BMW has announced the German prices and technical specifications of the two versions of its iX electric SUV. The iX xDrive40 and iX xDrive50 variants will be launching in Germany by the end of 2021 with prices starting at 77,300 euros.
The fact that BMW is betting heavily on its new “technological flagship” was already clear at the presentation in November 2020. Even now, the Munich-based company insists that the iX will “redefine the successful vehicle concept of the Sports Activity Vehicle,” and particularly so in the direction of sustainability.
With a base price of 77,300 euros for the iX xDrive40, the customer group will be smaller than for a mid-range model. The ‘xDrive’ designation, familiar from BMW combustion models, reveals that the basic version of the iX also features an all-wheel-drive system. The ’40’ is supposed to place the variant on a similar level to the combustion engine models since the models with the three-litre in-line six-cylinder are currently mainly sold with the ’40’ designation.
Translated into the electric world, this means a system output of 240 kW. BMW has not yet revealed the output of the two motors on the front and rear axles. With this drive, the iX xDrive40 should accelerate from a standstill to 100 kph in less than six seconds. Consumption is said to be 20.0 kWh/100km according to WLTP.
As far as the battery is concerned, BMW so far only says that the power storage should have “a gross energy content of more than 70 kWh”. The range is said to be “more than 400 kilometres” and it should be kept in mind that, as with acceleration and consumption figures, this is a BMW forecast, not an officially determined value.
With the smaller battery, the DC charging power is up to 150 kW, which means that 90 kilometres of electricity can be recharged in ten minutes. The charging process from 10 to 80 per cent should take less than 40 minutes.
In the iX xDrive50, (the number used for the V8 models in the combustion models), all of the performance data come in somewhat higher. The system output is 370 kW, the sprint to 100 km/h is said to take less than 5.0 seconds. Because of the larger and heavier battery, the WLTP consumption is 21.0 kWh/100km. BMW already mentioned some of these data at the design premiere.
The battery is said to have a gross energy content of “more than 100 kWh”. According to information from our German colleagues electrive.net, the usable energy content will also be in triple figures. As our colleagues learned from BMW insiders, the production model will have 106 kWh. BMW gives the estimated standard range as more than 600 kilometres.
Charging with the large battery takes place at a maximum of 200 kW, which means it should be possible to charge enough power for 120 kilometres in ten minutes, and the charging process from 10 to 80 per cent should also take less than 40 minutes. If the 106 kWh net energy content is correct, 74.2 kWh would be charged in this range. With a duration of 40 minutes, this would correspond to an average of 111 kW charging power. That being said, since the 106 kWh is not yet confirmed and the charging time may also be less with the formulation “in less than 40 minutes”, this calculated value of 111 kW is not particularly reliable.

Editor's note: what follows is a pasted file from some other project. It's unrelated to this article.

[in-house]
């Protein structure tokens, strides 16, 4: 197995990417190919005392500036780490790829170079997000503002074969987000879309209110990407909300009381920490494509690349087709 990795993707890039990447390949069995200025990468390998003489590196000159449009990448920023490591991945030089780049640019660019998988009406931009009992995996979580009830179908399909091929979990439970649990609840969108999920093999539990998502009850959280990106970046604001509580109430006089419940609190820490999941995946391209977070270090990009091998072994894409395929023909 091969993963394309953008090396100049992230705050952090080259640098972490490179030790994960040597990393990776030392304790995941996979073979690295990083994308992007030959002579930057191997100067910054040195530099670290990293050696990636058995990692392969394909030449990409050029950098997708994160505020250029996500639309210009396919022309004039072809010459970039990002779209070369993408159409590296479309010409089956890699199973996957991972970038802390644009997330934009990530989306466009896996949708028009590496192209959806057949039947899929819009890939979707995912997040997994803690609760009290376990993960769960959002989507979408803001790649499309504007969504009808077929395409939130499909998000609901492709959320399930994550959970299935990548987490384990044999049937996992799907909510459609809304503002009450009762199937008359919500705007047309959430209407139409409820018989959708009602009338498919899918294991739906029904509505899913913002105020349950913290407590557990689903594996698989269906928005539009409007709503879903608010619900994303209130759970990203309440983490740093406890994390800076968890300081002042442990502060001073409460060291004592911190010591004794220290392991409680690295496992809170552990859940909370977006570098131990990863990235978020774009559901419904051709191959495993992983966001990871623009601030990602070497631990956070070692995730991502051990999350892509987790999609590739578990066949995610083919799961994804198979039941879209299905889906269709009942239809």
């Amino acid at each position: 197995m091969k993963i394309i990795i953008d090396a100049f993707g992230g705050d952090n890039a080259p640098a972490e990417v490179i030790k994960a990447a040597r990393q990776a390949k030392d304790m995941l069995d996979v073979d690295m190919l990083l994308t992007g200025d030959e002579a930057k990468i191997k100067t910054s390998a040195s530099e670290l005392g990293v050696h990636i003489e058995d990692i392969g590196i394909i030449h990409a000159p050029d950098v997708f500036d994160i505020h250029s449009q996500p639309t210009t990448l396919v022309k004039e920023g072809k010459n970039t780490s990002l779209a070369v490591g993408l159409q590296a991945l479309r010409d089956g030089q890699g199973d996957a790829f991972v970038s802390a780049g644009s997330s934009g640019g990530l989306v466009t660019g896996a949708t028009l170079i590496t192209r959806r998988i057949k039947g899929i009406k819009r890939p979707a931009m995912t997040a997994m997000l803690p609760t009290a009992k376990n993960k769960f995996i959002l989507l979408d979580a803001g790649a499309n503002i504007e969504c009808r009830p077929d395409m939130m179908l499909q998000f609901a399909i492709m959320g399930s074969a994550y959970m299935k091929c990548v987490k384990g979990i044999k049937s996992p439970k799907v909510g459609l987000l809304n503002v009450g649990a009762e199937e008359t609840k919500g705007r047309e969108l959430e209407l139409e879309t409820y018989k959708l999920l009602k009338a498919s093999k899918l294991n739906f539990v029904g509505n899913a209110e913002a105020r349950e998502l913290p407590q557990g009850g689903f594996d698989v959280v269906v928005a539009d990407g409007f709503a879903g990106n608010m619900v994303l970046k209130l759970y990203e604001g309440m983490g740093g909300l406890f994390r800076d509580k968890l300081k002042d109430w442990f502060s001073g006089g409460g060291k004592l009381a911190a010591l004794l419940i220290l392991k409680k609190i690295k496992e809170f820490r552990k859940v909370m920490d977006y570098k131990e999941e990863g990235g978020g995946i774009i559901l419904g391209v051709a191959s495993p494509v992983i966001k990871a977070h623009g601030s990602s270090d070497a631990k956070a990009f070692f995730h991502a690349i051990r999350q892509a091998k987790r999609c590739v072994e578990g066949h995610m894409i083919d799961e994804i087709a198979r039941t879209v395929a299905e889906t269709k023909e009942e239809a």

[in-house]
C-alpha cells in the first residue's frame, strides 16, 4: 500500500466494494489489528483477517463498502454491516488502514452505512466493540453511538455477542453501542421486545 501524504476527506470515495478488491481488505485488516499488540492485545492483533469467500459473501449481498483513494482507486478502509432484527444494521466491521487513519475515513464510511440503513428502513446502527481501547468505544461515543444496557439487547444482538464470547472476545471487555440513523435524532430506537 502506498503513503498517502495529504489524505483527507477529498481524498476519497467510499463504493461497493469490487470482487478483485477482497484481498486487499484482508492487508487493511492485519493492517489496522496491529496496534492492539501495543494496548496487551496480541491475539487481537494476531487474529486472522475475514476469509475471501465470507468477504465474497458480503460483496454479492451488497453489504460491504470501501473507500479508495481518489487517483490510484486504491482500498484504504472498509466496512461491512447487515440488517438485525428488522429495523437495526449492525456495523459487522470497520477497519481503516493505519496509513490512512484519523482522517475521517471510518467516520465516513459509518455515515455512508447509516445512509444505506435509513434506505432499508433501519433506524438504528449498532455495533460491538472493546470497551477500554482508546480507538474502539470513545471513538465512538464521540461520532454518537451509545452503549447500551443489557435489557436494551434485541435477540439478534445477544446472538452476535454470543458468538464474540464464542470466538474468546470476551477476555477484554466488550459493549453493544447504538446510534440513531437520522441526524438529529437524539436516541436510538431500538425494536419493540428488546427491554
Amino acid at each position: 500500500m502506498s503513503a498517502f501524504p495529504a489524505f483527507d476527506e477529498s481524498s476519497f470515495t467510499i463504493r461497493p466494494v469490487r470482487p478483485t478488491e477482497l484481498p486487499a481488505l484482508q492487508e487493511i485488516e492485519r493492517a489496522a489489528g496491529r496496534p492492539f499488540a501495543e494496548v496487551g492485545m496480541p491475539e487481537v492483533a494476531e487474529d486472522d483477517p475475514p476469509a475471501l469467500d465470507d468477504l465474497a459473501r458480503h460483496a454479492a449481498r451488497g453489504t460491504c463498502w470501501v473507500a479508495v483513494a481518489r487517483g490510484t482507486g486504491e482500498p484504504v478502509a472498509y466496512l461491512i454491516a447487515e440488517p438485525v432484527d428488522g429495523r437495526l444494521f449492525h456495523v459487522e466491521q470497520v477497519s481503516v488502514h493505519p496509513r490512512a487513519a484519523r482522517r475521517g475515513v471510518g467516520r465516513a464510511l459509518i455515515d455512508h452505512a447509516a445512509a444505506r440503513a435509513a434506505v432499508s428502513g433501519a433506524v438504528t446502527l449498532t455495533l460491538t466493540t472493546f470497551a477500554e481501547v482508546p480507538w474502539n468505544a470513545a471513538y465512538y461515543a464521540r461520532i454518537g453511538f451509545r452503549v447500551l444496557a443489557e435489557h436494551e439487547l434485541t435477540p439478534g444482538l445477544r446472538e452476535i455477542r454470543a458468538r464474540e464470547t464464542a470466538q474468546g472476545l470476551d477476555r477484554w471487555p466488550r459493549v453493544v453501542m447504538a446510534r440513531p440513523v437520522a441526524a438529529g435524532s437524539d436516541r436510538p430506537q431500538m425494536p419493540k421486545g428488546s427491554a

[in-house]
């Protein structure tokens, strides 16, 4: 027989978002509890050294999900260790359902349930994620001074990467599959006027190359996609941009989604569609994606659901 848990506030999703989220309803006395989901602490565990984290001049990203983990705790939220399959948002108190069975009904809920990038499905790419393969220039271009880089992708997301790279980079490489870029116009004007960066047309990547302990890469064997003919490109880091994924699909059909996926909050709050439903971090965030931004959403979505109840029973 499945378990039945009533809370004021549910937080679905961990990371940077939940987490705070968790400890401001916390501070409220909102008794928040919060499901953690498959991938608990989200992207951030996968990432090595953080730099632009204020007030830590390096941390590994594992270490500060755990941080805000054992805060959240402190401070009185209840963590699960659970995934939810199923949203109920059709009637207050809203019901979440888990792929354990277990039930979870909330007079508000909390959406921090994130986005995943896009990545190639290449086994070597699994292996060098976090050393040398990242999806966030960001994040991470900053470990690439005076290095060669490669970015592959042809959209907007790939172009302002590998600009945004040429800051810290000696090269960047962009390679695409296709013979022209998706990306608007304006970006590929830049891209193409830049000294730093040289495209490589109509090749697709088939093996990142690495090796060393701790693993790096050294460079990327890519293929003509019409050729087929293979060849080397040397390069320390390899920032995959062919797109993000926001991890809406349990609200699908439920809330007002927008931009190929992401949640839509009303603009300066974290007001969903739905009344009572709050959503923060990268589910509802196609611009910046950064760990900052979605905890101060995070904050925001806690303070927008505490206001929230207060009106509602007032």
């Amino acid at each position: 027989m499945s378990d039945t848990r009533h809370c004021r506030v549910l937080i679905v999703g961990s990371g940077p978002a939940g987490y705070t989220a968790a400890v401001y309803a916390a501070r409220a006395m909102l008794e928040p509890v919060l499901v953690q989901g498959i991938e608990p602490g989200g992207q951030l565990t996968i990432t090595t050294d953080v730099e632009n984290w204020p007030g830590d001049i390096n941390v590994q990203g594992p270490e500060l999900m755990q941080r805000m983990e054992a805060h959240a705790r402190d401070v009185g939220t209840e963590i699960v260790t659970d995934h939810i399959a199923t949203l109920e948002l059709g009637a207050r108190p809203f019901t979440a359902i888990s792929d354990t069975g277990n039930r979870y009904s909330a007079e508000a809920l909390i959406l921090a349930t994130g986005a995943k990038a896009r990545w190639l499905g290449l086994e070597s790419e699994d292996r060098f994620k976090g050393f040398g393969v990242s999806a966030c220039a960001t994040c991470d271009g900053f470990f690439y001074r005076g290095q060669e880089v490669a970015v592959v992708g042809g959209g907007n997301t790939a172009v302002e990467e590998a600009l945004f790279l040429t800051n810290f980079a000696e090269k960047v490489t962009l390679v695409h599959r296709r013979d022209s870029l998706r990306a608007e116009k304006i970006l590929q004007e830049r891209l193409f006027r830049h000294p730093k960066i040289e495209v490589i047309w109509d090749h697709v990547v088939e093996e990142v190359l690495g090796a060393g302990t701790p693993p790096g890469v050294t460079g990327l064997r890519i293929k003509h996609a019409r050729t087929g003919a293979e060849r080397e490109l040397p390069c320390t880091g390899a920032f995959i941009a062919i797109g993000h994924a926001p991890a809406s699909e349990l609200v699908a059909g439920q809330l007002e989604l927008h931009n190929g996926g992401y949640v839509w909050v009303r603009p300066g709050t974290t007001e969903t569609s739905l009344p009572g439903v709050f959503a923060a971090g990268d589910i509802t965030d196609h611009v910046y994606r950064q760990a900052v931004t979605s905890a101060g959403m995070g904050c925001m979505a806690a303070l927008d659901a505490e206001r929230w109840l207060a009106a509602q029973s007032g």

The more certain data concerns the basic prices for both versions: The iX xDrive 40 is listed at the aforementioned 77,300 euros and is thus, according to sales director Pieter Nota, “at the price level of a comparable BMW X5 with a conventional combustion engine”. The current top model of the series is listed at 98,000 euros. According to BMW, prices have not yet been set for other countries.
According to earlier reports, BMW is planning a total of three power stages, whereby a version with 455 kW was mentioned. The other two engine versions were said to have 230 and 390 kW but now these are now figured at 240 and 370 kW.
The iX will also introduce ‘Functions on Demand’ for the first time, but without specifying exactly which functions. “Our customers will benefit for the first time from additional offers for vehicle functions that can be booked later, as well as from a seamless and particularly customer-oriented configuration process with personalised offers,” says Nota.
As with the BMW i4 that is also due to be launched this year, the iX benefits from the German carmaker’s new procurement policy: BMW buys raw materials such as cobalt and lithium directly from mines in Australia and Morocco. The production of the cells at the partner companies and also the production of the iX itself at the Dingolfing plant is to be carried out exclusively with green electricity. The new generation of electric motors also does without rare earth metals. In future, the electric motor, gearbox and power electronics will be arranged in one housing.
With reporting by Sebastian Schaal, Germany.
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